How can we avoid stereotypes?

A range of different factors shape our behaviour and our ideology, including values and norms that are taught to us when we are young. These include patterns of thought consisting of biases and stereotypes which can lead us to make incorrect decisions or assessments. These, in turn, may result in discrimination against certain individuals or groups.

The term ‘unconscious bias’ refers to assumptions, stereotypes and preconceptions that can cause us to think in a certain way without realising we are doing so. As a result, we might draw conclusions automatically based on characteristics such as gender, skin colour, sexual orientation or social class rather than objective assessment. Here is a typical example: good performance by male employees is generally credited to the man in question, whilst good performance by female employees tends to be attributed to external circumstances such as a good team.

In addition to unconscious bias, ‘confirmation bias’ can also be a problem when attempting to assess performance objectively. Confirmation bias means that we only perceive information about a person that fits our existing preconceptions – such as whether we view them as flexible, provocative or independent. Any behaviours that do not fit our preconceived notions are subconsciously dismissed.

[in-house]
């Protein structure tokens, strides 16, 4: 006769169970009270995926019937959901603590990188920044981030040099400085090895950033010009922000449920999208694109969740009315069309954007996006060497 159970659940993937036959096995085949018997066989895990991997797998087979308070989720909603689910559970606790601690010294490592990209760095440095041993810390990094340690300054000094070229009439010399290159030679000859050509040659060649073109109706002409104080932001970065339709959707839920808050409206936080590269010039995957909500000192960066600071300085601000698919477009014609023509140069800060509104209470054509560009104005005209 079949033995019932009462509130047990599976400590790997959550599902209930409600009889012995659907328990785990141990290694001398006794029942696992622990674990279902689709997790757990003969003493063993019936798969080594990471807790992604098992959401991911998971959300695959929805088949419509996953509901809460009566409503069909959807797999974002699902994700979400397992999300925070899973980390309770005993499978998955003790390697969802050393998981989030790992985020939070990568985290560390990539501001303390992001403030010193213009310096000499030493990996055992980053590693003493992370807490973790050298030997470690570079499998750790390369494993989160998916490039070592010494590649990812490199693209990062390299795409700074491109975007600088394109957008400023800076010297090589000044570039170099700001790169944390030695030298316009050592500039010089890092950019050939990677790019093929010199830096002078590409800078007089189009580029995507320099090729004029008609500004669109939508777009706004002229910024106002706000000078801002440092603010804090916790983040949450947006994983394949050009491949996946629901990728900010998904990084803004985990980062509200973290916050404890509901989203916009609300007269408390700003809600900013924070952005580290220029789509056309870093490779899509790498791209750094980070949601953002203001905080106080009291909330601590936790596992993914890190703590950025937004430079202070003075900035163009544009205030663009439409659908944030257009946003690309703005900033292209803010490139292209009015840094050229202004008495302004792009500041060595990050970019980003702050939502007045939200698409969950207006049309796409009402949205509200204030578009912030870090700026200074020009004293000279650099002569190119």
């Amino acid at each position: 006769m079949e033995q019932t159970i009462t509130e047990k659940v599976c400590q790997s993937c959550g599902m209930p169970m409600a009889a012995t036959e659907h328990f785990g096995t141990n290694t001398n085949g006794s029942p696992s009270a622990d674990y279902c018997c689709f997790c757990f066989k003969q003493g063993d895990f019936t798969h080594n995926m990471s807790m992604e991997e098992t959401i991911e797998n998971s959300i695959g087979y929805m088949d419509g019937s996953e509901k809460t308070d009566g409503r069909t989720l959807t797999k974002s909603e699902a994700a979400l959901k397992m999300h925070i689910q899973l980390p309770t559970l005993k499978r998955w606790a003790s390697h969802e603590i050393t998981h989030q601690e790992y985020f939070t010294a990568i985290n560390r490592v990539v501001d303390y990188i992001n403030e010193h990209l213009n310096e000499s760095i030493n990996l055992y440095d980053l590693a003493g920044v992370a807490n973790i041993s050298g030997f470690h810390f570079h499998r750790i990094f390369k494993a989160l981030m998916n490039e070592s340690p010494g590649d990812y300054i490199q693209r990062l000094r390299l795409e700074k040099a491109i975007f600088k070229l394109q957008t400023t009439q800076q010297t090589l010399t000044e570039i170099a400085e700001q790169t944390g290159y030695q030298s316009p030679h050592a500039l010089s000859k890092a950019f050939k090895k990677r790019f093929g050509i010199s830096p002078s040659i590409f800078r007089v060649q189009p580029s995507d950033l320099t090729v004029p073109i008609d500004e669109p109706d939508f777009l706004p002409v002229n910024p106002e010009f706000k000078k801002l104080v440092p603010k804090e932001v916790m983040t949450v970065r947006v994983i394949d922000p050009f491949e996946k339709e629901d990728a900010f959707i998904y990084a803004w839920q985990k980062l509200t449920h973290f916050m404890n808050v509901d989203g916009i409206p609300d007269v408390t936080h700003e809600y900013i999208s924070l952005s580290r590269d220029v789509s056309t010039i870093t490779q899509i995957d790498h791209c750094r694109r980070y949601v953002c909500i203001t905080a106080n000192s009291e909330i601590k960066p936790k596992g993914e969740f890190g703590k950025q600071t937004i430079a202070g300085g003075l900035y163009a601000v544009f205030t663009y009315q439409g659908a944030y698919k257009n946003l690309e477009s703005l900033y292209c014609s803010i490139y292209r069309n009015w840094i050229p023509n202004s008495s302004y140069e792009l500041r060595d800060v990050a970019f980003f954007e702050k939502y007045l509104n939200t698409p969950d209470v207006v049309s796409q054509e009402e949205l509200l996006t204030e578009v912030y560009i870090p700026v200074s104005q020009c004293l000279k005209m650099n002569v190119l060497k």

Unconscious bias and confirmation bias can both be problematic, particularly when it comes to diversity within a team. Especially in a professional context, both of these phenomena can directly influence our assessments of performance and potential – and therefore also our hiring decisions.

It is particularly important for human resources team members to be aware of their own implicit biases to facilitate an objective assessment of employees’ performance. Documenting and evaluating employees’ performance over a certain period of time according to defined criteria can help to avoid incorrect assessments based on unconscious bias. This enables comparative analyses of values and places a clear focus on an individual employee’s skills and capabilities.

Additionally, offering targeted anti-bias training schemes for employees can be beneficial. Employees will learn to become aware of their own unconscious bias and this critical, reflective thinking can lead to the next step: developing specific solutions that can help the entire team to address these biased patterns of thought.

The effects of unconscious bias and confirmation bias can also be counteracted when filling open positions at a company. Job ads should be phrased as neutrally as possible and not just target one specific group. Selection committees for the recruitment process should also be diverse to avoid groupthink and give diversity a chance to flourish in the team.